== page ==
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How exactly does one adapt a play for a modern audience without losing too much of the flavour of the original? Frequently termed the female Hamlet, Hedda Gabler certainly has her fair share of misery, a fact not lost on director Ivo van Hove. Adapted from Patrick Marber’s new version of Henrik Ibsen’s play, this National Theatre performance is delightfully modernised and thrillingly sleek and shiny. The characters are compelling and real in a play unabashedly updated, though perhaps not entirely in sync with the original. The adaptation undoubtedly takes the play to the twenty-first century, and captivatingly, but in doing so loses some of its social relevance.

The scene opens with Hedda, an acquired taste, bored after six months on the continent, preparing for a life of apparent misery. Lizzy Watts careers and swaggers about the stage, drunkenly, forging shallow, meaningless friendships with ease; one minute a sulking, utterly dislikable brat, the next an enchanting hostess, Watts seamlessly and beautifully acts both. Abhin Galeya’s performance was also endearing; he was charming, engaging, energetic – but he wasn’t exactly the portly, bespectacled Tesman that Ibsen imagined.

The set is a haunting twist on a gilded cage; light, bright and cavernously empty, the original set in London even had a concrete floor installed. Staging details were undeniably clever, including the choice to present Gabler’s pistols in a clear-glass cabinet, affixed to the back wall in the constant eyesight of the audience, acting as genuine Chekhovian guns, both for the viewers and Hedda.

A stark contrast to Ibsen’s exacting instructions, the set is Spartan and innovative, at once too big to be cosy and too small to comfortably live, and, just like a real modernist prison, there are no on-stage exits.

The relevance of the original message seems compromised – do we believe that the modern woman is still chained to the kitchen sink?

The dialogue has been tidied up to witty, loaded exchanges and tense conversations, which keep the pace of the play moving nicely, though the musical interludes were underwhelming, and felt disjointed and awkward rather than threading the production together. I couldn’t help but question whether this adaptation stretches Ibsen’s vision a little too far. The relevance of the original message seems compromised – do we believe that the modern woman is still chained to the kitchen sink?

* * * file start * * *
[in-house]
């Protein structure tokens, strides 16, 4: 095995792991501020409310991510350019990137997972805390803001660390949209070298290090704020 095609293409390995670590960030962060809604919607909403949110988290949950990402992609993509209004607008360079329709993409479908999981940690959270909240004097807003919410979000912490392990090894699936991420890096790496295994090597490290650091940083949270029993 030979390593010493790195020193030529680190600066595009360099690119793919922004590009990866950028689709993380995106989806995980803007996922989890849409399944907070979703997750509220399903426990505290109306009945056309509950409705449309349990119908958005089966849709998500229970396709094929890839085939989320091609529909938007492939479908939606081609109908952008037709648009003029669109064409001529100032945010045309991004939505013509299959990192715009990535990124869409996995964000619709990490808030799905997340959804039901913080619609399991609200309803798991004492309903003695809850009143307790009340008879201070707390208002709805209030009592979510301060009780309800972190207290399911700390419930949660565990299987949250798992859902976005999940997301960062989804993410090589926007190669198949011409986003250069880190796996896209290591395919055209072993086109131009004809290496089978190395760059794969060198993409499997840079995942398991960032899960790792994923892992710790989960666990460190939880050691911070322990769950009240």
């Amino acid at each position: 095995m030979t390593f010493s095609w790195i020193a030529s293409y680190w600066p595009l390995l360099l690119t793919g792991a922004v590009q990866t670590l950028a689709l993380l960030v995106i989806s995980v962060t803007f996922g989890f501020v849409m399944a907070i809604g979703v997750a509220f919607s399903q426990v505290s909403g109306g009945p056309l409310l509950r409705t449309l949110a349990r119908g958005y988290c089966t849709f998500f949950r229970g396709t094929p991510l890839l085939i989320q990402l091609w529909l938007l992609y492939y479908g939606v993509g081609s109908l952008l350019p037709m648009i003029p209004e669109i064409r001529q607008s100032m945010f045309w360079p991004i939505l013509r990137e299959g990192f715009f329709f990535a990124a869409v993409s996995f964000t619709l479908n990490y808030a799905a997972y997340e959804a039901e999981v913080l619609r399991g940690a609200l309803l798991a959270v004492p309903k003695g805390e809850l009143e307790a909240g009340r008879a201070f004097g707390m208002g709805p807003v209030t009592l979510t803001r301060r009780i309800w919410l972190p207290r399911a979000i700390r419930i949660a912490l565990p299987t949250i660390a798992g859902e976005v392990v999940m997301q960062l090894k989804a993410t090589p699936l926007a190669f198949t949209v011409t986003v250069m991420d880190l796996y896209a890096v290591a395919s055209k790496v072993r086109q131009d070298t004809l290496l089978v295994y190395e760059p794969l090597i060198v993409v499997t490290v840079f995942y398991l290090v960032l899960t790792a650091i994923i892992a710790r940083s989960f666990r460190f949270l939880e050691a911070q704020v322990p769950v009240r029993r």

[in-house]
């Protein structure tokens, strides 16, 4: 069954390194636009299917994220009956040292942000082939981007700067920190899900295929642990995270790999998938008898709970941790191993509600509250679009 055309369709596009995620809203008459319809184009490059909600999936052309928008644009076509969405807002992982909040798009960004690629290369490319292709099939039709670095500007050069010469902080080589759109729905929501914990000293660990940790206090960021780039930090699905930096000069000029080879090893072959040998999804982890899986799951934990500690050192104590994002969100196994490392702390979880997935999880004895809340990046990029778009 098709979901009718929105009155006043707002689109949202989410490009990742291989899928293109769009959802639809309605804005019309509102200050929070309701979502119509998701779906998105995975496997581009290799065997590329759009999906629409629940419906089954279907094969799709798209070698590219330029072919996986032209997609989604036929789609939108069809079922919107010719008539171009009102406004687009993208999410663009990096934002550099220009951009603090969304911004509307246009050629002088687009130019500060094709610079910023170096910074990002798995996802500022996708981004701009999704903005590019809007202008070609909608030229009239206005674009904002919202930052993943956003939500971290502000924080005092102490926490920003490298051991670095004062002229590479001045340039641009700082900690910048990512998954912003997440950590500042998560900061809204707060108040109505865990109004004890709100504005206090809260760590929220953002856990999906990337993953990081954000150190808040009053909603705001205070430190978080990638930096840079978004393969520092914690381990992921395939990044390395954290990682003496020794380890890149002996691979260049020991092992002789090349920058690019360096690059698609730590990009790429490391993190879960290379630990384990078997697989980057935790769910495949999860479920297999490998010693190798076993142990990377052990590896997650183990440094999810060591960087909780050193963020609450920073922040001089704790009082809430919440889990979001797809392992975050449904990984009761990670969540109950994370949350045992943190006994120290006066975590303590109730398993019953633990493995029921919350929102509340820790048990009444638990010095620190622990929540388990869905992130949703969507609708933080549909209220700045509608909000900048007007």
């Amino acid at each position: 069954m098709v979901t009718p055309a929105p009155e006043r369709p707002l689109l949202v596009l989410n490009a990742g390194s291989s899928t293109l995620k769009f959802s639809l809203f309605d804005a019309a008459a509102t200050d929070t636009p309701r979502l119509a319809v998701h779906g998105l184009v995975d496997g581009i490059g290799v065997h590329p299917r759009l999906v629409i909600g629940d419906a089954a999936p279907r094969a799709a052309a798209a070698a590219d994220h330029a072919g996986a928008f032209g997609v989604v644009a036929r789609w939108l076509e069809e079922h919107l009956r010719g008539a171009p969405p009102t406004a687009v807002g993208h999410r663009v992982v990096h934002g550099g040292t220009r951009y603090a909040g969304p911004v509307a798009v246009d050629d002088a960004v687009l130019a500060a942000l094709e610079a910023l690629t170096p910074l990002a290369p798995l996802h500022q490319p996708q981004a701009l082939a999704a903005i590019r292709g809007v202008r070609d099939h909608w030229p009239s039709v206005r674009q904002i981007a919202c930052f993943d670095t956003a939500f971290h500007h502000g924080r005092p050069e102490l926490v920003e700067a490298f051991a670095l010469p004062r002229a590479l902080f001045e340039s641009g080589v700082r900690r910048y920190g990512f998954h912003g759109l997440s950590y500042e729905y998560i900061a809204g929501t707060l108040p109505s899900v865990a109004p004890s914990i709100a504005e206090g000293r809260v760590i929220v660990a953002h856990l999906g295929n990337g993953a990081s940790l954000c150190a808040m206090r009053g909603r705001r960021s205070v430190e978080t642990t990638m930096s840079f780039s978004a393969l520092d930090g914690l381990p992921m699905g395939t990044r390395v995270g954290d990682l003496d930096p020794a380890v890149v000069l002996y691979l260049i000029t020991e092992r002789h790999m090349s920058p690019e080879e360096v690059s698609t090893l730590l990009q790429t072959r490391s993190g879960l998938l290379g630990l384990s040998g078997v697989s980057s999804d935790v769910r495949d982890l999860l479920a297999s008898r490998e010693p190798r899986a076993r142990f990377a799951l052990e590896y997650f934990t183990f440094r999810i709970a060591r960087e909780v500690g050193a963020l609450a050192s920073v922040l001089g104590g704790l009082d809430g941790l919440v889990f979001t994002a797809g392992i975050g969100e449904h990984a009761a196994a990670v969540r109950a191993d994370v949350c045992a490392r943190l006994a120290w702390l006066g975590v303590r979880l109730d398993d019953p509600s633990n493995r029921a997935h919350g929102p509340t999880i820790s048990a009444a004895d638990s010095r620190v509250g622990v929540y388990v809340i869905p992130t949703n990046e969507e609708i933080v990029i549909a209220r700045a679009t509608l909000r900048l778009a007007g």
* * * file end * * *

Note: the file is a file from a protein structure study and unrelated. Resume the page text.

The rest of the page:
When Ibsen wrote the play in 1890, he hoped to highlight how little control women had over their own lives, but as Hedda glares from her palace of glass and aluminium, one has to wonder whether updating the play has taken away some of the impact. Hedda is no longer a woman driven desperately bored, but just unhinged; a surly, stroppy teenager, and at choice moments charmingly, sardonically manipulative. For the most part, the modern woman has other options available to alleviate her ennui than sabotaging and controlling others, options of which nineteenth century Hedda could merely have dreamt.

Exciting and entertaining, the play was gripping, but not quite the Hedda one might expect. The production as a stand-alone is entertaining and engaging, but I cannot quite shake the feeling some of Ibsen’s original message has been lost.

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